Comingling rent payment

5 Replies

I recently leased a residential property that is titled in a trust. I was delayed in getting a checking / operating account set up as I needed to consult with my lawyer on the proper name that should be on the account and obtain an EiN #. While this was happening, my new tenant needed to pay rent and security deposit. He suggested using Zelle. I set up my personal account to accept and worked fine. I have since gotten my trust account set up and was advised that since it is a business account, I would not be able to use Zelle. I realize I may need to amend the rent payment agreement to come up with an alternative to Zelle. However, if I decide to continue accepting Zelle payment from tenant, can’t I just write a check from my personal account into the business account? Am I creating any commingling of fund problems. I appreciate any insight.

Jon, you need a separate account to house your security deposits and rental payments. The problem with Zelle you encountered is not with Zelle - but with your bank; not all banks/credit unions offer Zelle for all business account types. You may need to choose another institution if you want to use Zelle or find out which payment systems your bank currently accepts.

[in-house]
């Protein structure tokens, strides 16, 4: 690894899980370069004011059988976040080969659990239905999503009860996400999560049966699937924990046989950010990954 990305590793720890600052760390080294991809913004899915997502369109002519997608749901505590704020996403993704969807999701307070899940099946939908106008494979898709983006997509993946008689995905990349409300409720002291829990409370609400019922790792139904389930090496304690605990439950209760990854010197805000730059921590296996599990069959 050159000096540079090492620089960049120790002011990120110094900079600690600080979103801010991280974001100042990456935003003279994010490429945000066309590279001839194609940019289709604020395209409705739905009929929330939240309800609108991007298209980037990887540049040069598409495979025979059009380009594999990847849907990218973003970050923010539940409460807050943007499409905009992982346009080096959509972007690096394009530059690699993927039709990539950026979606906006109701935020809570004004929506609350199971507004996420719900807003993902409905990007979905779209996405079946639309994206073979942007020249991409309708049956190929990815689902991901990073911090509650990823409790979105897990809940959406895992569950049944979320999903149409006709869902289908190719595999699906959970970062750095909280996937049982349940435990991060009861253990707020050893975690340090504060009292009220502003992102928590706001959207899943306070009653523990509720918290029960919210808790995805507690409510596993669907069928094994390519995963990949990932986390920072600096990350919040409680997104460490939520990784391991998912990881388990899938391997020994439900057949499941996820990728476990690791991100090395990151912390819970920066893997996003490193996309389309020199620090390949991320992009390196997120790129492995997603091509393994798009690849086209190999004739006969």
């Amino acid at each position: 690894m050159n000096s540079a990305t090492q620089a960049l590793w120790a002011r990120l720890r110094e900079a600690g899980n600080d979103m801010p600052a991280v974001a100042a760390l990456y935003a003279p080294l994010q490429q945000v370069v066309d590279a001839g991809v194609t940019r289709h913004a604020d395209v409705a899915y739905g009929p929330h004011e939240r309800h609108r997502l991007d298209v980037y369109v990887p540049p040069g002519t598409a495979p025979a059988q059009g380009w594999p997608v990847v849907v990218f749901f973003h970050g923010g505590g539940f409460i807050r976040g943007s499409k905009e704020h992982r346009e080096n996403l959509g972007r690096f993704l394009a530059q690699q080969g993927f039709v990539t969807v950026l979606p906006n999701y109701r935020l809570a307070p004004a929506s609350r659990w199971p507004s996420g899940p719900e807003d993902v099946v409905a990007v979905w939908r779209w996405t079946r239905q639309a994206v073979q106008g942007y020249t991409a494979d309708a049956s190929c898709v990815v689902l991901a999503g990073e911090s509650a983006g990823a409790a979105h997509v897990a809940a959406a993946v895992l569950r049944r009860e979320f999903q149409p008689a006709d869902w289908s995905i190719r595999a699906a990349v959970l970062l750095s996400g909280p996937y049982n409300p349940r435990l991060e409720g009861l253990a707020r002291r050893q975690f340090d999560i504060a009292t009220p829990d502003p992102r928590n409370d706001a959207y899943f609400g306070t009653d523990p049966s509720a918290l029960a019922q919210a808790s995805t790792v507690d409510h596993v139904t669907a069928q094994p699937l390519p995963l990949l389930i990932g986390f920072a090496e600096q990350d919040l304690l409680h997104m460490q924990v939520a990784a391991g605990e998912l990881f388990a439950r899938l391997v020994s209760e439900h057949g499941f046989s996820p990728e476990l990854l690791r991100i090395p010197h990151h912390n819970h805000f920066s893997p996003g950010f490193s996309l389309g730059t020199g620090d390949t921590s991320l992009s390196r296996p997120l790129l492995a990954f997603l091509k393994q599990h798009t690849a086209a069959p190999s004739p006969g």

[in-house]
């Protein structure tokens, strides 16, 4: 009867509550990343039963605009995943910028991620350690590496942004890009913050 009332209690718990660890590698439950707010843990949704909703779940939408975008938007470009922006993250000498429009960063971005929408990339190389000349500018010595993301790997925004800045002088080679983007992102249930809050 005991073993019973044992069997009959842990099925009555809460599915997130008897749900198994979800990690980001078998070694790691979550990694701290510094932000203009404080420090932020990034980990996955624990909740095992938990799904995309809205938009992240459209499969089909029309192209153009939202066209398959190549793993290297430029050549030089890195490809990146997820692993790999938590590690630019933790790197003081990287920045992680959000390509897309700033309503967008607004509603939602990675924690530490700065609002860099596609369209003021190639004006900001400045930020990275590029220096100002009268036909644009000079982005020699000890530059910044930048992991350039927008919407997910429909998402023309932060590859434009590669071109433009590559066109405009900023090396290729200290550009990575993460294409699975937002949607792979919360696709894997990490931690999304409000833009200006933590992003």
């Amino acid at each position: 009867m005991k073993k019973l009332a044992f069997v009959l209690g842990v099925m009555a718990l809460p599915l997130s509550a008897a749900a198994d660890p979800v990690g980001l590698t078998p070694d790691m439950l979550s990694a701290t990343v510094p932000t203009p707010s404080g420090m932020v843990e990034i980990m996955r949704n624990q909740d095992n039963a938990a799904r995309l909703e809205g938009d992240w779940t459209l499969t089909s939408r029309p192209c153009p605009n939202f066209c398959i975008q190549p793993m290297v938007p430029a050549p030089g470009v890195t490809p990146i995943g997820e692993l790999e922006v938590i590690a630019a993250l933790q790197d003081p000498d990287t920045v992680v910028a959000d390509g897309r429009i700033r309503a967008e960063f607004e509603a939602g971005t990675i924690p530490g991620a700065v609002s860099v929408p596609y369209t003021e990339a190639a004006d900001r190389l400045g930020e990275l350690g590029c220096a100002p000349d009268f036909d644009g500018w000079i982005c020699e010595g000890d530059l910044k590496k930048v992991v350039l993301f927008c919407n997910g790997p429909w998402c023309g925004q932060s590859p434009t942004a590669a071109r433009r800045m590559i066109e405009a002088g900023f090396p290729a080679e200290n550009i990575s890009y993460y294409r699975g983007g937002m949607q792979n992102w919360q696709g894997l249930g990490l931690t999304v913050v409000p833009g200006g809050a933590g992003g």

Never easy, huh?

Your tenant has zelle that means they have a bank account.  If your tenant pays bills online they can add your business to their payee list.  A bank check in the tenants name will be sent to you and it arrives in the mail.  

You can also set up your bank account to accept electronic payments and the money is in your account within 24hrs.

@Jon Pinkerton ,

A couple of solutions for your rent collection I would consider:

Software:  You can consider some of the landlord software that offers (typically) free rent collection.  A few sites do charge per transaction or require a monthly membership.  You can setup your business account and it will allow tenants to pay through ACH or credit/debit card.

Bank-to-Bank:  Zelle works great with the major banking brands but if you use a more local bank then it might not be available.  However, your tenant should still be capable of submitting a transfer to your bank account.  It might take a little longer.

Direct Deposit:  Landlords who allow cash payments often have success by providing their tenants the bank and account number.  Tenants will need to go to the bank branch and make a direct deposit into your account.  A lot of landlords feel uncomfortable with this approach but it does work.


Also, every state laws are different so it is important to check your property's state laws.  In Arizona for example, landlord's don't need trust accounts for security deposit but property managers do.  I would research to learn your states requirements.


Hope this helps!